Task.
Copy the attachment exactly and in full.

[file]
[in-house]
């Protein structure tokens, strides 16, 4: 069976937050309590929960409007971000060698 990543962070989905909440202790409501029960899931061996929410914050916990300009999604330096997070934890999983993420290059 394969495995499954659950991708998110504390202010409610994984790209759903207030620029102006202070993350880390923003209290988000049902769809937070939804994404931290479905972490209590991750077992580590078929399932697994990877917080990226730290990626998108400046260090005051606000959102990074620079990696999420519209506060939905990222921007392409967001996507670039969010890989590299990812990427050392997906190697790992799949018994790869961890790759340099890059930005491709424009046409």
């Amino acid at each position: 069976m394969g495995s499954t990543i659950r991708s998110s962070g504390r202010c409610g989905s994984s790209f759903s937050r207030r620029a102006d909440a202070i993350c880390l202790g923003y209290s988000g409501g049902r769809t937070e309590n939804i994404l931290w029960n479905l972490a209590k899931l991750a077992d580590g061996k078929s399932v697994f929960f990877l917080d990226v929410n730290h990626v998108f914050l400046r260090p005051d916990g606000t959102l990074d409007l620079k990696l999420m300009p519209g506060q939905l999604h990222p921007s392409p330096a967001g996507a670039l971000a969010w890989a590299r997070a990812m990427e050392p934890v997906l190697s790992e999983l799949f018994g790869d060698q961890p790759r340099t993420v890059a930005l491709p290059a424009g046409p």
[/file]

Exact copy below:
[in-house]
């Protein structure tokens, strides 16, 4: 069976937050309590929960409007971000060698 990543962070989905909440202790409501029960899931061996929410914050916990300009999604330096997070934890999983993420290059 394969495995499954659950991708998110504390202010409610994984790209759903207030620029102006202070993350880390923003209290988000049902769809937070939804994404931290479905972490209590991750077992580590078929399932697994990877917080990226730290990626998108400046260090005051606000959102990074620079990696999420519209506060939905990222921007392409967001996507670039969010890989590299990812990427050392997906190697790992799949018994790869961890790759340099890059930005491709424009046409």
């Amino acid at each position: 069976m394969g495995s499954t990543i659950r991708s998110s962070g504390r202010c409610g989905s994984s790209f759903s937050r207030r620029a102006d909440a202070i993350c880390l202790g923003y209290s988000g409501g049902r769809t937070e309590n939804i994404l931290w029960n479905l972490a209590k899931l991750a077992d580590g061996k078929s399932v697994f929960f990877l917080d990226v929410n730290h990626v998108f914050l400046r260090p005051d916990g606000t959102l990074d409007l620079k990696l999420m300009p519209g506060q939905l999604h990222p921007s392409p330096a967001g996507a670039l971000a969010w890989a590299r997070a990812m990427e050392p934890v997906l190697s790992e999983l799949f018994g790869d060698q961890p790759r340099t993420v890059a930005l491709p290059a424009g046409p």